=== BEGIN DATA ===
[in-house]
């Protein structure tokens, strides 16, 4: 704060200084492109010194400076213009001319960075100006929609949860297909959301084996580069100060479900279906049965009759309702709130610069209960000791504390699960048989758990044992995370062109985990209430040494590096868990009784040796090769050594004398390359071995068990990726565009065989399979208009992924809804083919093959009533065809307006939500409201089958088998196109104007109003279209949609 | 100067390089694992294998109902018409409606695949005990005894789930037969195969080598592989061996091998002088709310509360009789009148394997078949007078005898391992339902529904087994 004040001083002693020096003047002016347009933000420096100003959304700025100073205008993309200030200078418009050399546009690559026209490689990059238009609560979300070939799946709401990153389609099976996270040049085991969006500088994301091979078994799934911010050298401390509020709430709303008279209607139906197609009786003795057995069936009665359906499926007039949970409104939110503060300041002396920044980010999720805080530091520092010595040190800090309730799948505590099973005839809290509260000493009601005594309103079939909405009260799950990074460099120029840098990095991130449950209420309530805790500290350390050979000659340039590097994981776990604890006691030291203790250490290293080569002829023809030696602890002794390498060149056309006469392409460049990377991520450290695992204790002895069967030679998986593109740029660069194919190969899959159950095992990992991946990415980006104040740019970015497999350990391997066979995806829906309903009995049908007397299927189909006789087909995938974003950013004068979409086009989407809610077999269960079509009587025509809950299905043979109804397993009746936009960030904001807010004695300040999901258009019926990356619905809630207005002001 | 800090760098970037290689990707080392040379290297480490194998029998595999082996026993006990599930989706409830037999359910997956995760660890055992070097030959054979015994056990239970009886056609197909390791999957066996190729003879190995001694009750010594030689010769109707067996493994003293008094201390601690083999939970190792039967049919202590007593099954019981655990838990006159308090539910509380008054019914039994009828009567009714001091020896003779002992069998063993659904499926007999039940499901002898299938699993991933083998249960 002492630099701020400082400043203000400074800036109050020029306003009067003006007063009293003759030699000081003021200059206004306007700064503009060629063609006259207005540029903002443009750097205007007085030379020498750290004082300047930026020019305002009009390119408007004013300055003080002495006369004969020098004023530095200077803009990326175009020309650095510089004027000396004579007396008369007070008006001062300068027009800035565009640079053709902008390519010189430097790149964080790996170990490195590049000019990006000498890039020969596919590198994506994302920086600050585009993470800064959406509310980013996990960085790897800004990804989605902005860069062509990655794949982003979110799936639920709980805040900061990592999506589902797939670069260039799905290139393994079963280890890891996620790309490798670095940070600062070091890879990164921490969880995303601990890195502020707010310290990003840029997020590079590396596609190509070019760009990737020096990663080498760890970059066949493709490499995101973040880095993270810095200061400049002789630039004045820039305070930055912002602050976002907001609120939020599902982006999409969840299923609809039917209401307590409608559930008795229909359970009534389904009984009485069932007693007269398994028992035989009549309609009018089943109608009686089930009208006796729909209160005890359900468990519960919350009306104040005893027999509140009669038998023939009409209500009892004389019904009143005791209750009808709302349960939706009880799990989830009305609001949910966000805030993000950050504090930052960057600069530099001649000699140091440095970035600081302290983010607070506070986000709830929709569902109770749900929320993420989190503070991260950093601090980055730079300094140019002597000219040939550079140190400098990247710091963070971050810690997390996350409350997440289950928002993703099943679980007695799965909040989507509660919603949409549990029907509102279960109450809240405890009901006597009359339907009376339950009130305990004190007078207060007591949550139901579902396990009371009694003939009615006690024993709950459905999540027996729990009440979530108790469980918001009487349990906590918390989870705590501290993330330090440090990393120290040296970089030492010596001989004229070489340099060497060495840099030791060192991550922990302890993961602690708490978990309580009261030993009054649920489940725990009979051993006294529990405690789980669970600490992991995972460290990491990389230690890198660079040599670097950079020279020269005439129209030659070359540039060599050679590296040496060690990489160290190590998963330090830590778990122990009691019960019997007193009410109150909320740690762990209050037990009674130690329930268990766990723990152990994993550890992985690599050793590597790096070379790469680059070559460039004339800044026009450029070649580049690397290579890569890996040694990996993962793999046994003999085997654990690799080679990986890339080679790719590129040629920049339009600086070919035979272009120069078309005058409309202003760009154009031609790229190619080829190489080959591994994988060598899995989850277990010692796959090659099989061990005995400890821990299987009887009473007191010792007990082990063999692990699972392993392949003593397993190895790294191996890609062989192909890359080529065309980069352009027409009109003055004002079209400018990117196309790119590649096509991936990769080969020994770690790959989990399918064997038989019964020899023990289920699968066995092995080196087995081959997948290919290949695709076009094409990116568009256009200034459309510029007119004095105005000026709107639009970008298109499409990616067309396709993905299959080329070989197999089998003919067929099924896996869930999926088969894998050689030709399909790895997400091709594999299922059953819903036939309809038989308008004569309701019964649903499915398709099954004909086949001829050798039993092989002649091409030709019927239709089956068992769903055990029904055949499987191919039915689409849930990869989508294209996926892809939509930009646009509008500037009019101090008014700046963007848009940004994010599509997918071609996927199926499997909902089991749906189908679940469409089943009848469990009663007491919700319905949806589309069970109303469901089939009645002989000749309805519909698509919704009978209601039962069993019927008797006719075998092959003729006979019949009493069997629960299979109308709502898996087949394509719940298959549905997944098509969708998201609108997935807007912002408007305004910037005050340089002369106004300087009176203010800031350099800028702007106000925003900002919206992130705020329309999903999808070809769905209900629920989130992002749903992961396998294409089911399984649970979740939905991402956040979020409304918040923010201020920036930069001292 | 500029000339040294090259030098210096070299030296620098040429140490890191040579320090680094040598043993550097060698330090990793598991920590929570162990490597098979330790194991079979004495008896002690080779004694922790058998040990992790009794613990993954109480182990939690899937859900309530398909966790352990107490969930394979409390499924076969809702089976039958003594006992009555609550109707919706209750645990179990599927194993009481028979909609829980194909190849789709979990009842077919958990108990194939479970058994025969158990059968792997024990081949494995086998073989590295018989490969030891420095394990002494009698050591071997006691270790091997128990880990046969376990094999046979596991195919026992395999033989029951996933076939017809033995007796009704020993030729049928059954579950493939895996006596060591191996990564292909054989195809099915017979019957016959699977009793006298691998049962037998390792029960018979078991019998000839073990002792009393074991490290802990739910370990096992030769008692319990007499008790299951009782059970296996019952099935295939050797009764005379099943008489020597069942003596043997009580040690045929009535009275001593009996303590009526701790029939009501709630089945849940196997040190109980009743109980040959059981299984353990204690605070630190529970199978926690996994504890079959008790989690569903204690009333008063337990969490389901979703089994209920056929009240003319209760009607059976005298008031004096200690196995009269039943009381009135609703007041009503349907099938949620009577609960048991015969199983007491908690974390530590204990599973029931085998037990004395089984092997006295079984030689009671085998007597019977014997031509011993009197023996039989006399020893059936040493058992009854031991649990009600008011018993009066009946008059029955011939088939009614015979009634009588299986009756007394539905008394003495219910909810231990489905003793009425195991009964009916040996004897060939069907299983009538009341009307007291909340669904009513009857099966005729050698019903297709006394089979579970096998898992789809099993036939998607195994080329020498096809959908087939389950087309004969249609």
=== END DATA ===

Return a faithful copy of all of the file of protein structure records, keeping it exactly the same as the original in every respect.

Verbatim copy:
[in-house]
């Protein structure tokens, strides 16, 4: 704060200084492109010194400076213009001319960075100006929609949860297909959301084996580069100060479900279906049965009759309702709130610069209960000791504390699960048989758990044992995370062109985990209430040494590096868990009784040796090769050594004398390359071995068990990726565009065989399979208009992924809804083919093959009533065809307006939500409201089958088998196109104007109003279209949609 | 100067390089694992294998109902018409409606695949005990005894789930037969195969080598592989061996091998002088709310509360009789009148394997078949007078005898391992339902529904087994 004040001083002693020096003047002016347009933000420096100003959304700025100073205008993309200030200078418009050399546009690559026209490689990059238009609560979300070939799946709401990153389609099976996270040049085991969006500088994301091979078994799934911010050298401390509020709430709303008279209607139906197609009786003795057995069936009665359906499926007039949970409104939110503060300041002396920044980010999720805080530091520092010595040190800090309730799948505590099973005839809290509260000493009601005594309103079939909405009260799950990074460099120029840098990095991130449950209420309530805790500290350390050979000659340039590097994981776990604890006691030291203790250490290293080569002829023809030696602890002794390498060149056309006469392409460049990377991520450290695992204790002895069967030679998986593109740029660069194919190969899959159950095992990992991946990415980006104040740019970015497999350990391997066979995806829906309903009995049908007397299927189909006789087909995938974003950013004068979409086009989407809610077999269960079509009587025509809950299905043979109804397993009746936009960030904001807010004695300040999901258009019926990356619905809630207005002001 | 800090760098970037290689990707080392040379290297480490194998029998595999082996026993006990599930989706409830037999359910997956995760660890055992070097030959054979015994056990239970009886056609197909390791999957066996190729003879190995001694009750010594030689010769109707067996493994003293008094201390601690083999939970190792039967049919202590007593099954019981655990838990006159308090539910509380008054019914039994009828009567009714001091020896003779002992069998063993659904499926007999039940499901002898299938699993991933083998249960 002492630099701020400082400043203000400074800036109050020029306003009067003006007063009293003759030699000081003021200059206004306007700064503009060629063609006259207005540029903002443009750097205007007085030379020498750290004082300047930026020019305002009009390119408007004013300055003080002495006369004969020098004023530095200077803009990326175009020309650095510089004027000396004579007396008369007070008006001062300068027009800035565009640079053709902008390519010189430097790149964080790996170990490195590049000019990006000498890039020969596919590198994506994302920086600050585009993470800064959406509310980013996990960085790897800004990804989605902005860069062509990655794949982003979110799936639920709980805040900061990592999506589902797939670069260039799905290139393994079963280890890891996620790309490798670095940070600062070091890879990164921490969880995303601990890195502020707010310290990003840029997020590079590396596609190509070019760009990737020096990663080498760890970059066949493709490499995101973040880095993270810095200061400049002789630039004045820039305070930055912002602050976002907001609120939020599902982006999409969840299923609809039917209401307590409608559930008795229909359970009534389904009984009485069932007693007269398994028992035989009549309609009018089943109608009686089930009208006796729909209160005890359900468990519960919350009306104040005893027999509140009669038998023939009409209500009892004389019904009143005791209750009808709302349960939706009880799990989830009305609001949910966000805030993000950050504090930052960057600069530099001649000699140091440095970035600081302290983010607070506070986000709830929709569902109770749900929320993420989190503070991260950093601090980055730079300094140019002597000219040939550079140190400098990247710091963070971050810690997390996350409350997440289950928002993703099943679980007695799965909040989507509660919603949409549990029907509102279960109450809240405890009901006597009359339907009376339950009130305990004190007078207060007591949550139901579902396990009371009694003939009615006690024993709950459905999540027996729990009440979530108790469980918001009487349990906590918390989870705590501290993330330090440090990393120290040296970089030492010596001989004229070489340099060497060495840099030791060192991550922990302890993961602690708490978990309580009261030993009054649920489940725990009979051993006294529990405690789980669970600490992991995972460290990491990389230690890198660079040599670097950079020279020269005439129209030659070359540039060599050679590296040496060690990489160290190590998963330090830590778990122990009691019960019997007193009410109150909320740690762990209050037990009674130690329930268990766990723990152990994993550890992985690599050793590597790096070379790469680059070559460039004339800044026009450029070649580049690397290579890569890996040694990996993962793999046994003999085997654990690799080679990986890339080679790719590129040629920049339009600086070919035979272009120069078309005058409309202003760009154009031609790229190619080829190489080959591994994988060598899995989850277990010692796959090659099989061990005995400890821990299987009887009473007191010792007990082990063999692990699972392993392949003593397993190895790294191996890609062989192909890359080529065309980069352009027409009109003055004002079209400018990117196309790119590649096509991936990769080969020994770690790959989990399918064997038989019964020899023990289920699968066995092995080196087995081959997948290919290949695709076009094409990116568009256009200034459309510029007119004095105005000026709107639009970008298109499409990616067309396709993905299959080329070989197999089998003919067929099924896996869930999926088969894998050689030709399909790895997400091709594999299922059953819903036939309809038989308008004569309701019964649903499915398709099954004909086949001829050798039993092989002649091409030709019927239709089956068992769903055990029904055949499987191919039915689409849930990869989508294209996926892809939509930009646009509008500037009019101090008014700046963007848009940004994010599509997918071609996927199926499997909902089991749906189908679940469409089943009848469990009663007491919700319905949806589309069970109303469901089939009645002989000749309805519909698509919704009978209601039962069993019927008797006719075998092959003729006979019949009493069997629960299979109308709502898996087949394509719940298959549905997944098509969708998201609108997935807007912002408007305004910037005050340089002369106004300087009176203010800031350099800028702007106000925003900002919206992130705020329309999903999808070809769905209900629920989130992002749903992961396998294409089911399984649970979740939905991402956040979020409304918040923010201020920036930069001292 | 500029000339040294090259030098210096070299030296620098040429140490890191040579320090680094040598043993550097060698330090990793598991920590929570162990490597098979330790194991079979004495008896002690080779004694922790058998040990992790009794613990993954109480182990939690899937859900309530398909966790352990107490969930394979409390499924076969809702089976039958003594006992009555609550109707919706209750645990179990599927194993009481028979909609829980194909190849789709979990009842077919958990108990194939479970058994025969158990059968792997024990081949494995086998073989590295018989490969030891420095394990002494009698050591071997006691270790091997128990880990046969376990094999046979596991195919026992395999033989029951996933076939017809033995007796009704020993030729049928059954579950493939895996006596060591191996990564292909054989195809099915017979019957016959699977009793006298691998049962037998390792029960018979078991019998000839073990002792009393074991490290802990739910370990096992030769008692319990007499008790299951009782059970296996019952099935295939050797009764005379099943008489020597069942003596043997009580040690045929009535009275001593009996303590009526701790029939009501709630089945849940196997040190109980009743109980040959059981299984353990204690605070630190529970199978926690996994504890079959008790989690569903204690009333008063337990969490389901979703089994209920056929009240003319209760009607059976005298008031004096200690196995009269039943009381009135609703007041009503349907099938949620009577609960048991015969199983007491908690974390530590204990599973029931085998037990004395089984092997006295079984030689009671085998007597019977014997031509011993009197023996039989006399020893059936040493058992009854031991649990009600008011018993009066009946008059029955011939088939009614015979009634009588299986009756007394539905008394003495219910909810231990489905003793009425195991009964009916040996004897060939069907299983009538009341009307007291909340669904009513009857099966005729050698019903297709006394089979579970096998898992789809099993036939998607195994080329020498096809959908087939389950087309004969249609």